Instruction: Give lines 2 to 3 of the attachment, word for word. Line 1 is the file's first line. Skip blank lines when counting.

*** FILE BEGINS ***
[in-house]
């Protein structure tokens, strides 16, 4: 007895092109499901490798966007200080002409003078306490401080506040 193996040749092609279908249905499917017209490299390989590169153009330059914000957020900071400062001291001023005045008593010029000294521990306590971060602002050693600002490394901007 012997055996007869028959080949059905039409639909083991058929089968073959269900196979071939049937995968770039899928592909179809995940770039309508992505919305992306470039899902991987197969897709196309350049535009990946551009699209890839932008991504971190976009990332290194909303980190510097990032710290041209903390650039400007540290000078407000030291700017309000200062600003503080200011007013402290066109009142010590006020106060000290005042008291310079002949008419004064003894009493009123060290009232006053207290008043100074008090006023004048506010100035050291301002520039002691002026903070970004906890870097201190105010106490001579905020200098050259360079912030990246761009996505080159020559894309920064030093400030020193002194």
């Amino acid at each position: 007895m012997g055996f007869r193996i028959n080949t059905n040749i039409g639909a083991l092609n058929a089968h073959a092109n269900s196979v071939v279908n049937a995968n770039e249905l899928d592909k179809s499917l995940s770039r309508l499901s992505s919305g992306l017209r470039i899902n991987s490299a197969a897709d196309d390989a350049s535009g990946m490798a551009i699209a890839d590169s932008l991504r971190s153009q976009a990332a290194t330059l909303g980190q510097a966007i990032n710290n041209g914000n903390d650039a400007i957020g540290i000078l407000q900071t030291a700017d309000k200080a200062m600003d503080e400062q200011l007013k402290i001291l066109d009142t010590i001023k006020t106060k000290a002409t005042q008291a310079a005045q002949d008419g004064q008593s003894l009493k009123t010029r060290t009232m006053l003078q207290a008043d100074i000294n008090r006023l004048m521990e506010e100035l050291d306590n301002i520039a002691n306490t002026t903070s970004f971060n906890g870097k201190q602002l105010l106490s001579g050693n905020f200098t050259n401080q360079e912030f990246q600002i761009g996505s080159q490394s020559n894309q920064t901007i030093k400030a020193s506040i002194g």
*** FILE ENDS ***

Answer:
């Protein structure tokens, strides 16, 4: 007895092109499901490798966007200080002409003078306490401080506040 193996040749092609279908249905499917017209490299390989590169153009330059914000957020900071400062001291001023005045008593010029000294521990306590971060602002050693600002490394901007 012997055996007869028959080949059905039409639909083991058929089968073959269900196979071939049937995968770039899928592909179809995940770039309508992505919305992306470039899902991987197969897709196309350049535009990946551009699209890839932008991504971190976009990332290194909303980190510097990032710290041209903390650039400007540290000078407000030291700017309000200062600003503080200011007013402290066109009142010590006020106060000290005042008291310079002949008419004064003894009493009123060290009232006053207290008043100074008090006023004048506010100035050291301002520039002691002026903070970004906890870097201190105010106490001579905020200098050259360079912030990246761009996505080159020559894309920064030093400030020193002194």
């Amino acid at each position: 007895m012997g055996f007869r193996i028959n080949t059905n040749i039409g639909a083991l092609n058929a089968h073959a092109n269900s196979v071939v279908n049937a995968n770039e249905l899928d592909k179809s499917l995940s770039r309508l499901s992505s919305g992306l017209r470039i899902n991987s490299a197969a897709d196309d390989a350049s535009g990946m490798a551009i699209a890839d590169s932008l991504r971190s153009q976009a990332a290194t330059l909303g980190q510097a966007i990032n710290n041209g914000n903390d650039a400007i957020g540290i000078l407000q900071t030291a700017d309000k200080a200062m600003d503080e400062q200011l007013k402290i001291l066109d009142t010590i001023k006020t106060k000290a002409t005042q008291a310079a005045q002949d008419g004064q008593s003894l009493k009123t010029r060290t009232m006053l003078q207290a008043d100074i000294n008090r006023l004048m521990e506010e100035l050291d306590n301002i520039a002691n306490t002026t903070s970004f971060n906890g870097k201190q602002l105010l106490s001579g050693n905020f200098t050259n401080q360079e912030f990246q600002i761009g996505s080159q490394s020559n894309q920064t901007i030093k400030a020193s506040i002194g």